Lobster Mac ‘n’ Cheese

2 lobsters, about 1½ pounds each
¾ pound cavatappi pasta
1¼ cups whole milk ricotta cheese
2 cups whole milk
1 cup heavy cream
2 tablespoons cannabutter, melted*
1 tablespoon Dijon mustard
Pinch cayenne pepper
Kosher salt and pepper, as needed
1 pound Gouda, grated
½ pound Cheddar, grated

Plunge lobsters into boiling water for 2 minutes until they stop moving. Remove with tongs, separate tail and claws from the body. Cook claws for 3 minutes more and tails 5 minutes more.

Transfer to a large bowl of ice bath to cool. Remove meat over a small bowl to reserve juices; chop into bite-sized chunks; set aside. Bring a pot of salted water to boil, add pasta and par cook, about 4 minutes; drain.

Puree ricotta, add milk, cream, cannabutter, mustard and cayenne. Season with salt and freshly ground black pepper.

Transfer mixture to a large bowl and combine with grated cheeses and pasta. Transfer to a greased 9×13 casserole dish, cover with foil and bake in a preheated 375 F for 20 minutes. Uncover, stir in lobster meat and juices and continue baking 20 to 25 more minutes. Makes 8 to 10 servings, each about 8 mg THC based on a 15 percent THC strain.

*Click here to learn how to make cannabutter now.

Kitchen Staple

Pull Out the Pot: How to Make Cannabutter

Julia Child once said, “With enough butter, anything is good.”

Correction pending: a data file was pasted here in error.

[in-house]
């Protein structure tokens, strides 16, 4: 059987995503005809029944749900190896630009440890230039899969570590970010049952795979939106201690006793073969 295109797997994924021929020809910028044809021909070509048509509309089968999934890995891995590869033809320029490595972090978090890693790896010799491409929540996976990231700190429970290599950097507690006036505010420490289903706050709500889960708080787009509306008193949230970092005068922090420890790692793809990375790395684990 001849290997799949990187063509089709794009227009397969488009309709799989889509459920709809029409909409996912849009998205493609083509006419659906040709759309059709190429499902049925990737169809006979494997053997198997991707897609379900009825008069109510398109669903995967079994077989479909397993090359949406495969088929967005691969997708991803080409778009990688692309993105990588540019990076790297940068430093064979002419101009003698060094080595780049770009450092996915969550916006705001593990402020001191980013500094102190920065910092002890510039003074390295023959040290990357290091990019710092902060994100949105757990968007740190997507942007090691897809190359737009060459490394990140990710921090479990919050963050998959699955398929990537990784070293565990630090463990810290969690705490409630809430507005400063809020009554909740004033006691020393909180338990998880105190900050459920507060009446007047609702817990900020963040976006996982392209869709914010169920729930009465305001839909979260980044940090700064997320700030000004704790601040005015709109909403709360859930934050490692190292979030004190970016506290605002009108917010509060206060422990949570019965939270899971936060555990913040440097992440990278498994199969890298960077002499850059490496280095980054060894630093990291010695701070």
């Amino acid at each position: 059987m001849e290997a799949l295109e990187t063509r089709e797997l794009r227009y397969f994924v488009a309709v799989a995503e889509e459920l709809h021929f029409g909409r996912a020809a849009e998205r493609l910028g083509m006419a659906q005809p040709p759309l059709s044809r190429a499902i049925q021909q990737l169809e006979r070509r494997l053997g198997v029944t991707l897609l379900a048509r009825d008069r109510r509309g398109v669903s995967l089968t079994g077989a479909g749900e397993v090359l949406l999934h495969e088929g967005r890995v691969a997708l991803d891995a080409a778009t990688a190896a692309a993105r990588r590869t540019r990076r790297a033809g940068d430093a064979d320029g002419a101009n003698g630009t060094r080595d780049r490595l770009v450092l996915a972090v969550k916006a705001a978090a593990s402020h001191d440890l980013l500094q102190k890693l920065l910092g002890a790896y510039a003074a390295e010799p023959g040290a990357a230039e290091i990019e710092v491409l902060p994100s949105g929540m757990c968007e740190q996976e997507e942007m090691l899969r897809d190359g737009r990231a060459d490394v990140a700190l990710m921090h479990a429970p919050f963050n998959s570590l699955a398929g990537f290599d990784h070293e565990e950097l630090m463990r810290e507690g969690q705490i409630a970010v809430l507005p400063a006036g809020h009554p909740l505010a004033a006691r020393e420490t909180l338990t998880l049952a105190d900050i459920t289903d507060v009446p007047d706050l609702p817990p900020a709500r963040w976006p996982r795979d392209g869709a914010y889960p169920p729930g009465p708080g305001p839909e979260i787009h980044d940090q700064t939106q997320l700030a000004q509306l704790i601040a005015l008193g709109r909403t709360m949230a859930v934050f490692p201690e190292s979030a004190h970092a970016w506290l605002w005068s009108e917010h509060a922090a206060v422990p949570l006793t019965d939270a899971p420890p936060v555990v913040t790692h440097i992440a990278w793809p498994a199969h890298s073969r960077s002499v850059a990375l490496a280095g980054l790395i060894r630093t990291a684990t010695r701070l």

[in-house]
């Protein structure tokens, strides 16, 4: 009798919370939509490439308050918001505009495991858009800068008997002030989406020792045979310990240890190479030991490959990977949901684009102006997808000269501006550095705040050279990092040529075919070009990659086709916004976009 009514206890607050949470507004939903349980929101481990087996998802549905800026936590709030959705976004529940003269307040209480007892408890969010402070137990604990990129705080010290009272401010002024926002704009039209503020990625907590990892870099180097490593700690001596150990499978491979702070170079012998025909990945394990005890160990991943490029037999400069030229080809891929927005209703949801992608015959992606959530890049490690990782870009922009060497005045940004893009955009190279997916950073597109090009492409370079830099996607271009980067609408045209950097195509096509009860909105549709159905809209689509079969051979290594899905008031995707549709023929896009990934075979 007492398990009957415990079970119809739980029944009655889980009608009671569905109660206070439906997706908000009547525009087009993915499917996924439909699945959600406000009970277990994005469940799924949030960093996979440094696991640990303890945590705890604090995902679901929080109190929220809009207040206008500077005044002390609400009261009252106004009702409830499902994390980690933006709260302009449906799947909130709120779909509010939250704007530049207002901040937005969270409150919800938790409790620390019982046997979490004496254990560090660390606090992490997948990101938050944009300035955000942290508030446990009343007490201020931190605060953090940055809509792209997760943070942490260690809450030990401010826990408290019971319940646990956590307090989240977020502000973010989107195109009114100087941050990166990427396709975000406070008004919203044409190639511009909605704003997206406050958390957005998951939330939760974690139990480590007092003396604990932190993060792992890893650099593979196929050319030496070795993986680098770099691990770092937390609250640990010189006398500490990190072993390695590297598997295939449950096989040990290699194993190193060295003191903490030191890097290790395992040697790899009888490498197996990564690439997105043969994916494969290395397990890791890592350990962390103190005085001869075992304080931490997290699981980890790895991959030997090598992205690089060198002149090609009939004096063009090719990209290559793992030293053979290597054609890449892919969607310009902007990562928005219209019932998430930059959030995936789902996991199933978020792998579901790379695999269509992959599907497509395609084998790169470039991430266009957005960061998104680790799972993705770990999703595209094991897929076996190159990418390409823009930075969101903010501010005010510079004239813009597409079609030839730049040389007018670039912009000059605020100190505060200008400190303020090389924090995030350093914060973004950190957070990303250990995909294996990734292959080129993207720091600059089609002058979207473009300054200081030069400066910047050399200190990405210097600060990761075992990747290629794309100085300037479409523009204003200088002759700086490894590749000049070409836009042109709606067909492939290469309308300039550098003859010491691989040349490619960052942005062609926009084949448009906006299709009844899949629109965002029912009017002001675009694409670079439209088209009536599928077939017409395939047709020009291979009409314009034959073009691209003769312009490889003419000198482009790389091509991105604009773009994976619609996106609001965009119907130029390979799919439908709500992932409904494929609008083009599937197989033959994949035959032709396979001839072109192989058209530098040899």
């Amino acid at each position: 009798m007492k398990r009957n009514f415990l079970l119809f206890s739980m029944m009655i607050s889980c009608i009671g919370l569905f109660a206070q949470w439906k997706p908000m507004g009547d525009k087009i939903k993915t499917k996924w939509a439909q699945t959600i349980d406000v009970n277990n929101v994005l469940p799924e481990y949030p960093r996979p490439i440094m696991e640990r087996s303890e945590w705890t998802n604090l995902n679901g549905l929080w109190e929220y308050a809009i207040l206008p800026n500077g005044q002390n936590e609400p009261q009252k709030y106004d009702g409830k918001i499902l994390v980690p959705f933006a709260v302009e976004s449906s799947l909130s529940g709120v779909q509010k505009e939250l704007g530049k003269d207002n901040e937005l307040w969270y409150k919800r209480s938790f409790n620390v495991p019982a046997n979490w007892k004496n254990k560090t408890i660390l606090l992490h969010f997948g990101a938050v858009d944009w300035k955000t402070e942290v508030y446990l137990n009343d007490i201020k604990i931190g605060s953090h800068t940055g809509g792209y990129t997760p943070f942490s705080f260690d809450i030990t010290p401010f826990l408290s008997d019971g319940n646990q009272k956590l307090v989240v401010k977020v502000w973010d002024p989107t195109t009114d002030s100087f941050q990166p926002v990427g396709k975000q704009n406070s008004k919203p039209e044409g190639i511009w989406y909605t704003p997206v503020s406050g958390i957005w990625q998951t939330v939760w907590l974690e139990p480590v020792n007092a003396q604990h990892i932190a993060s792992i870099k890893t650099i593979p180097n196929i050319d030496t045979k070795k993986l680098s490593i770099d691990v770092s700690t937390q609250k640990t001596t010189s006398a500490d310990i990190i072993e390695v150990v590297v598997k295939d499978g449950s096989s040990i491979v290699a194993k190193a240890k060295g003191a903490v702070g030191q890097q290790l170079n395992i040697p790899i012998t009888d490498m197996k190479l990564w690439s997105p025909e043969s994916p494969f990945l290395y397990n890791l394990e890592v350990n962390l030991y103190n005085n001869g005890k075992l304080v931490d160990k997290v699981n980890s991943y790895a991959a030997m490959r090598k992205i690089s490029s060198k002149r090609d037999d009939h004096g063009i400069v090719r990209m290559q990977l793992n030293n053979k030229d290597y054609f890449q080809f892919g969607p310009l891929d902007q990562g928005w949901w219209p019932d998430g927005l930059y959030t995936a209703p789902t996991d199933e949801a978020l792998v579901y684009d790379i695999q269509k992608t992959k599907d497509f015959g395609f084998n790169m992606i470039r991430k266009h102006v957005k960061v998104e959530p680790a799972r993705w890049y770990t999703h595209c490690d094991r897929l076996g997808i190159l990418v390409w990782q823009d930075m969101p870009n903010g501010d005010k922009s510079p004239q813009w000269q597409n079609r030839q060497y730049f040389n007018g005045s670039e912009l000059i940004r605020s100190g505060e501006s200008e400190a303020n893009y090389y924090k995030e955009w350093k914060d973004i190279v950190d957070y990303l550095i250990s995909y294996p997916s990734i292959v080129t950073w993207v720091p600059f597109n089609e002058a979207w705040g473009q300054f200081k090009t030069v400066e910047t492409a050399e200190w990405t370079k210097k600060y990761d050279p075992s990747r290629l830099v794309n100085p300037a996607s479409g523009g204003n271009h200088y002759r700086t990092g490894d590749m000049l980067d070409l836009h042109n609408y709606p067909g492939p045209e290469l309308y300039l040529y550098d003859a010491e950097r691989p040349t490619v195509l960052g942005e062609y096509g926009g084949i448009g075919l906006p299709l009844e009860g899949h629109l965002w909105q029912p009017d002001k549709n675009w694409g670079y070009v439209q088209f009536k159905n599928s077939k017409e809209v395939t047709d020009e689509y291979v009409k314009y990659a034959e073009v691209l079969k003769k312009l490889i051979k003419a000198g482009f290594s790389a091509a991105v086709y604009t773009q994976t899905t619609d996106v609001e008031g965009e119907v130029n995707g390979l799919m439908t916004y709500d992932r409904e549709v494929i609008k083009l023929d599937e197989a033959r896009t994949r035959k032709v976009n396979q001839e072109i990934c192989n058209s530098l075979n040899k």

As a woman ahead of her time who taught America how to recognize and cook good food, Child would have appreciated cannabutter. That’s not to suggest she would have cooked with it, but Child might have regarded butter as an efficient vehicle to infuse food with the medicinal properties in cannabis, most notably tetrahydrocannabinol, better known as THC, for that “high” sensation and cannabidiol, or CBD, the nonpsychoactive component.

Making cannabutter can be messy and time- consuming, though the latter varies. The method from chef and cookbook author Jeff Danza adds a step to reduce the taste of cannabis but prolongs the process. He uses a French press, which eliminates the mess of cheesecloth and its expense. If your recipes mask or complement the taste of weed, skip the soaking and drying stages and go straight to decarboxylating (aka decarbing) the cannabis.

Decarbing, essentially heating cannabis in an oven at a low temperature, activates and maximizes its medicinal properties. After decarbing, these properties are infused into the butter—or any other fat—through additional heat. If you pass on the French press method and cheesecloth, use a fine mesh strainer or a chinois, a tool that professional chefs use for schwag-free results. Remember that this multi-step recipe requires more than a day, so plan accordingly.

Now watch Danzer make cannabutter. The author of “The 420 Gourmet: The Elevated Art of Cannabis Cuisine” (HarperCollins, 2016) calls it a “light tasting” cannabuter, referring to the flavor of weed, not the fat content.

—Laura Yee